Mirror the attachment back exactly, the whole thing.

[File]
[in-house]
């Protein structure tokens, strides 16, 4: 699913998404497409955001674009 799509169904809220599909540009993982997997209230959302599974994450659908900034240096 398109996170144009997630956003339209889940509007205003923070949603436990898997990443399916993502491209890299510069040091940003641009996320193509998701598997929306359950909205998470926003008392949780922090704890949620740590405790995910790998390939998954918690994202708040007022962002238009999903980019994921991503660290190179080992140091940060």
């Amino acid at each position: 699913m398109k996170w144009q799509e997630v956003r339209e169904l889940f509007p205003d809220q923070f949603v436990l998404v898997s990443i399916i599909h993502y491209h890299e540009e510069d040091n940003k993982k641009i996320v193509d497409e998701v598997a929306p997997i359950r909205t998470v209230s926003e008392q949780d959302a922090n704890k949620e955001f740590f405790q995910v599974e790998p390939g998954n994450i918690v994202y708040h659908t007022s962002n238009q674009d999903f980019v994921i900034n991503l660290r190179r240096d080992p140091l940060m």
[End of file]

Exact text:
[in-house]
């Protein structure tokens, strides 16, 4: 699913998404497409955001674009 799509169904809220599909540009993982997997209230959302599974994450659908900034240096 398109996170144009997630956003339209889940509007205003923070949603436990898997990443399916993502491209890299510069040091940003641009996320193509998701598997929306359950909205998470926003008392949780922090704890949620740590405790995910790998390939998954918690994202708040007022962002238009999903980019994921991503660290190179080992140091940060």
């Amino acid at each position: 699913m398109k996170w144009q799509e997630v956003r339209e169904l889940f509007p205003d809220q923070f949603v436990l998404v898997s990443i399916i599909h993502y491209h890299e540009e510069d040091n940003k993982k641009i996320v193509d497409e998701v598997a929306p997997i359950r909205t998470v209230s926003e008392q949780d959302a922090n704890k949620e955001f740590f405790q995910v599974e790998p390939g998954n994450i918690v994202y708040h659908t007022s962002n238009q674009d999903f980019v994921i900034n991503l660290r190179r240096d080992p140091l940060m």